Australia's Parliament on Thursday passed a controversial bill that will force tech firms to give police access to the encrypted communications of suspected terrorists and criminals.
The law, which has been opposed by tech giants, has caused heated debate over national security and privacy at a time when governments across the globe are grappling with how to access encrypted information to monitor illegal activities.
Under the law, Australian security services can force local and international communications giants such as Google, Facebook or WhatsApp to remove encryption, help conceal government snooping and hand over data linked to suspected illegal activities. Police must still first obtain a warrant.
The new law passed the Senate after a last-minute deal was struck with the opposition Labor Party, which had demanded more oversight and safeguards in how the law is used. Under the deal, the coalition government agreed to add amendments next year. The bill passed the lower house earlier on Thursday.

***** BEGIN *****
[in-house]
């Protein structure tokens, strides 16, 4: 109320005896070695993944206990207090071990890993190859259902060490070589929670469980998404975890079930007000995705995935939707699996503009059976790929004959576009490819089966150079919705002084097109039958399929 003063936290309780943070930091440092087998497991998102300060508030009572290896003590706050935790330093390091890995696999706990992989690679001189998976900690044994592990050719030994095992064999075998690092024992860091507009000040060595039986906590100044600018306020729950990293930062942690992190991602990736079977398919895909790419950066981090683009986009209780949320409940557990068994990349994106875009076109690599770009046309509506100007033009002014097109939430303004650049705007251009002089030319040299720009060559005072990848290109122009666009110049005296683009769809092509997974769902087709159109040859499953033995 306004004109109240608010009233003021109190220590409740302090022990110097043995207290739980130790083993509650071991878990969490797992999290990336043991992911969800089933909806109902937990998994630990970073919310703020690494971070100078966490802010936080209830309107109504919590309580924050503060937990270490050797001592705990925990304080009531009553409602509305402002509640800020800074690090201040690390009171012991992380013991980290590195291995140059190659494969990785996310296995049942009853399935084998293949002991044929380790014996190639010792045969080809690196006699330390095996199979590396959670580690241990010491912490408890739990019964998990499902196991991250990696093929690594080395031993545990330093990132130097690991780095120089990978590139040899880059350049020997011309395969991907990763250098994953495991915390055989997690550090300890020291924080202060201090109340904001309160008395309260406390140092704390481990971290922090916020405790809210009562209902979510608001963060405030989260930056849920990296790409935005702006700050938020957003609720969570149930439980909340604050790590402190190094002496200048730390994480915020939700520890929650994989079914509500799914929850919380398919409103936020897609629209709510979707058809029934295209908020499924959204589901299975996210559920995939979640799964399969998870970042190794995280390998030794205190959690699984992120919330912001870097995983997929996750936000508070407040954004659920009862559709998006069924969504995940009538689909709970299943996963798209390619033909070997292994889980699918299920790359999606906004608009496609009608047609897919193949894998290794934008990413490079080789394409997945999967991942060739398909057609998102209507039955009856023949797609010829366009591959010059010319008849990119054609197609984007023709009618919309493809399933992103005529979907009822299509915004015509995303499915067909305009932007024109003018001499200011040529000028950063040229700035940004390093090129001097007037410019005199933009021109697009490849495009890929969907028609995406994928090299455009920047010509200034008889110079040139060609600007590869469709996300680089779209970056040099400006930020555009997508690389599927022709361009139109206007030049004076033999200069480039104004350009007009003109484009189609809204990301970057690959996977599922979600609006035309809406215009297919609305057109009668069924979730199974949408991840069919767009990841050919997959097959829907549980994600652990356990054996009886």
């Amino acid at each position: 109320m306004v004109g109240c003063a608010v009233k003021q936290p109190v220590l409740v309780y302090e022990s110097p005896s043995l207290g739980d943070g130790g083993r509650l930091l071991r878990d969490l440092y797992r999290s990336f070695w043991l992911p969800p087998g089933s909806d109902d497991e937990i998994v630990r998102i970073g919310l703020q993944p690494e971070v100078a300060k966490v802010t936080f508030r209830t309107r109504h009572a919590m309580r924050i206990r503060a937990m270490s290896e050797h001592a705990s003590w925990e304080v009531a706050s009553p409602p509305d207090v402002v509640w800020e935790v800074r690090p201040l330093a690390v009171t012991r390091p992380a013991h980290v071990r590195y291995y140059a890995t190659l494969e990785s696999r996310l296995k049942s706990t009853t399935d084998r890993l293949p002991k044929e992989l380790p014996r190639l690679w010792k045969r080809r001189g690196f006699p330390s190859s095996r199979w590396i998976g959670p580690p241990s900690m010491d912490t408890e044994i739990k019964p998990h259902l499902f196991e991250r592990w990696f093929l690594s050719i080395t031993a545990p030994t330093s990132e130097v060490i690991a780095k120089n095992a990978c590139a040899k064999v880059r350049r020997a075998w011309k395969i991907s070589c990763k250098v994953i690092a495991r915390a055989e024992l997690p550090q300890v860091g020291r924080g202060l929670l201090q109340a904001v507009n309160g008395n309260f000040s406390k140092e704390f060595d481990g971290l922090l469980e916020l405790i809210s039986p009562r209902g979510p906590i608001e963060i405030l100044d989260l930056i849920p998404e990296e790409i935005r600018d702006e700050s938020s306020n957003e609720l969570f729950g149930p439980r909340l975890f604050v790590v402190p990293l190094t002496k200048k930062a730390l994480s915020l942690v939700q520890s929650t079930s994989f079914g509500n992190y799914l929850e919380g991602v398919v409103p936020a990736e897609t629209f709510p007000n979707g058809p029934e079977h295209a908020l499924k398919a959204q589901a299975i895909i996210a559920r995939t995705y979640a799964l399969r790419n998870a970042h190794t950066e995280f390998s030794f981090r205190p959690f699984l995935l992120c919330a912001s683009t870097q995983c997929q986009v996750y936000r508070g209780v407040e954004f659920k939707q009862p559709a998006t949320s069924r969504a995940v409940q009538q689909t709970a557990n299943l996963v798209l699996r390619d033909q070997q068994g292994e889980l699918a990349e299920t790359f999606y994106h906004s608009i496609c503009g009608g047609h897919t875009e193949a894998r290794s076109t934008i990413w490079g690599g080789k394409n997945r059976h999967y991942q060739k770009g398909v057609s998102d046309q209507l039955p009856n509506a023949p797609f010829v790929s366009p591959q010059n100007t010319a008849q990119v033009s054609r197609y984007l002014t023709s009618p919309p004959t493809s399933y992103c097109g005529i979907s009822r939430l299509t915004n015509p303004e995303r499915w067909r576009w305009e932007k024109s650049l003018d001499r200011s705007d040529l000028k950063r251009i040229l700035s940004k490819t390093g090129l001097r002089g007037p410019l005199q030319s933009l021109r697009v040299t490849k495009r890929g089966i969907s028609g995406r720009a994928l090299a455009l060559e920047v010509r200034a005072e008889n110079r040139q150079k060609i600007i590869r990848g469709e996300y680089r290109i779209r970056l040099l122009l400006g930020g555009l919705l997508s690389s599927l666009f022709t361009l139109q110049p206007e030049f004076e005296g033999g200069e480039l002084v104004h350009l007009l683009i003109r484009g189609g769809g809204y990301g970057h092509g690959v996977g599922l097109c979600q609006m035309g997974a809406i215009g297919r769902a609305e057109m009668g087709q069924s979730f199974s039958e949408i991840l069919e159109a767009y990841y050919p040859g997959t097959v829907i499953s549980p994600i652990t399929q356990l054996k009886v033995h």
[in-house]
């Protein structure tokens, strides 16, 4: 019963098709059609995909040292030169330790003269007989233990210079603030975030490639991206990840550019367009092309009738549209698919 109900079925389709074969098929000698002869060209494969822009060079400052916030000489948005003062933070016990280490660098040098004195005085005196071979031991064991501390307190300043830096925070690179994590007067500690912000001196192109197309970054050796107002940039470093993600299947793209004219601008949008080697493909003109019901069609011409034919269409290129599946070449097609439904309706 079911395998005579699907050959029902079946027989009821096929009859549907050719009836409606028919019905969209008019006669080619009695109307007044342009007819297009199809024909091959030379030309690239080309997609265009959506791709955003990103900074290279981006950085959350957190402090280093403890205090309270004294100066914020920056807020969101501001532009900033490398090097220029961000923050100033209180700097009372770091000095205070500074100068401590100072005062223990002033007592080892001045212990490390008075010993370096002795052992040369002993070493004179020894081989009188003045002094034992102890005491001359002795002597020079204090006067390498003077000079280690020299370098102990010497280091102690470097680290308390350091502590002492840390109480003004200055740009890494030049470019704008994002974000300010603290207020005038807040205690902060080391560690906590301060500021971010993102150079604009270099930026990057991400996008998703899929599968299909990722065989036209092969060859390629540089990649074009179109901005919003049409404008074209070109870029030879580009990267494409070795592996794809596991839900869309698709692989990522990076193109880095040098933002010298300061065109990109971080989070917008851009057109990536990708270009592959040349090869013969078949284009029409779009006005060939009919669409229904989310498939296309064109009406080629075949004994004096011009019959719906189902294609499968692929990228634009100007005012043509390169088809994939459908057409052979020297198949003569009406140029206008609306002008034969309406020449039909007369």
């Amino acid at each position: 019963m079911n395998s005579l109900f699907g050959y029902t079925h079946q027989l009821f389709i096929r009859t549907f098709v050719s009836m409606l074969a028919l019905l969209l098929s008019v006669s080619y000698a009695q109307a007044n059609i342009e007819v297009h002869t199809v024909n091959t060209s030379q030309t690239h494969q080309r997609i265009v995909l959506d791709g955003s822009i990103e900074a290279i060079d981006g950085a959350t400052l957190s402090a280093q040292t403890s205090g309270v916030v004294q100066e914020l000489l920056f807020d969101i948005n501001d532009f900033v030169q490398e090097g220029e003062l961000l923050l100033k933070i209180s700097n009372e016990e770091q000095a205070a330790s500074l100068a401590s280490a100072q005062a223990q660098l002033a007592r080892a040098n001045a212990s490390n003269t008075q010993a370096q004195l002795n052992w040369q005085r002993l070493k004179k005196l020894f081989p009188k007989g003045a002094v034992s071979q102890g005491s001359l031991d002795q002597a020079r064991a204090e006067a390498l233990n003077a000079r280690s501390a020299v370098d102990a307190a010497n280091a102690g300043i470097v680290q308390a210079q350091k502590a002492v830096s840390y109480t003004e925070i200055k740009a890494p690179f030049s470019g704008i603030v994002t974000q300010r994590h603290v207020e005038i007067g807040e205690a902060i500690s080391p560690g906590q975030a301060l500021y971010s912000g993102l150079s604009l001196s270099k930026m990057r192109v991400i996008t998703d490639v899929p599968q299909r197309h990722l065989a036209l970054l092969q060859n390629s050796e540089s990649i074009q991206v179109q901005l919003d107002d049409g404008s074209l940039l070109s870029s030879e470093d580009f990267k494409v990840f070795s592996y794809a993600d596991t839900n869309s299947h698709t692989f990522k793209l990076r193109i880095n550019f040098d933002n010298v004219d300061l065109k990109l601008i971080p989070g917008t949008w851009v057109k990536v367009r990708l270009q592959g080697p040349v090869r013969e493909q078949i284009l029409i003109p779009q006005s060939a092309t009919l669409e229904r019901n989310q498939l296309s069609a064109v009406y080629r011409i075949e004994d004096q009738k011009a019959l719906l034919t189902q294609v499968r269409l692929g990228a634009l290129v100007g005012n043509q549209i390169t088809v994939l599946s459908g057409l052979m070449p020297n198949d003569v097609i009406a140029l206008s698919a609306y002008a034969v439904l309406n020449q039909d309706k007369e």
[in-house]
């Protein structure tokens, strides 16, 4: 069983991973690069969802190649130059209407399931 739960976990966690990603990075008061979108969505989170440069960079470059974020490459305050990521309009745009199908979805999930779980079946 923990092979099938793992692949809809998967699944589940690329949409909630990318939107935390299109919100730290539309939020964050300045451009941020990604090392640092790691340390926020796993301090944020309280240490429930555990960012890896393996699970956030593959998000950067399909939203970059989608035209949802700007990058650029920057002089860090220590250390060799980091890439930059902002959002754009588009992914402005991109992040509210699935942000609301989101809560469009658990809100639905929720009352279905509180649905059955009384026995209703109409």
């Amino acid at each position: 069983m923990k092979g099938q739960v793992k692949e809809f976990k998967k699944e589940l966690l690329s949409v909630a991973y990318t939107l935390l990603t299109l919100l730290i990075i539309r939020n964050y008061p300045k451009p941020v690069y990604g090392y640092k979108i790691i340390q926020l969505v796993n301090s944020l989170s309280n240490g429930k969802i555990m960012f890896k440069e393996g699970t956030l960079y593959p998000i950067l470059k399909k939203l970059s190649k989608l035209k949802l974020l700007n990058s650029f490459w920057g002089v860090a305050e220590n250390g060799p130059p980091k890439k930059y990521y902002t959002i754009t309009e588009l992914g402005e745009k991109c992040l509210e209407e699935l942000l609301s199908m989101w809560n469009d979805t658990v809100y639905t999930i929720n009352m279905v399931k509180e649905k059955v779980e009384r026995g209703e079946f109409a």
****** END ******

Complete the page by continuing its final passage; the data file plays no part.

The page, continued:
The conservative government has argued police need greater powers to access personal communications to thwart terror attacks and organized crime.
Global communications firms have warned the law would force them to create vulnerabilities in their products that could then be used by other bad actors to gain a back door to users' data. They are also concerned about how the law's secrecy provisions will impact their business models and consumer privacy.
The Australian Law Council, a body representing the legal profession, supports giving intelligence agencies additional powers to ensure security, but it had warned of unintended consequences of ramming the bill through.
"Failing to properly scrutinize this bill risks unintended consequences which may impact on the privacy and rights of law-abiding Australian citizens, the media and corporate sector," Arthur Moses, president-elect of the Law Council of Australia, said earlier this week.
The law has also raises questions about policy laundering through Australia, a member of the "Five Eyes" intelligence-sharing group that includes the United States, Britain, Canada and New Zealand.
"There is an extraterritorial dimension to it, where for example the US would be able to make ... a request directly to Australia to get information from Facebook or a tech company," Queensland University of Technology's technology regulation researcher Monique Mann told AFP news agency.
cw/amp (AFP, Reuters)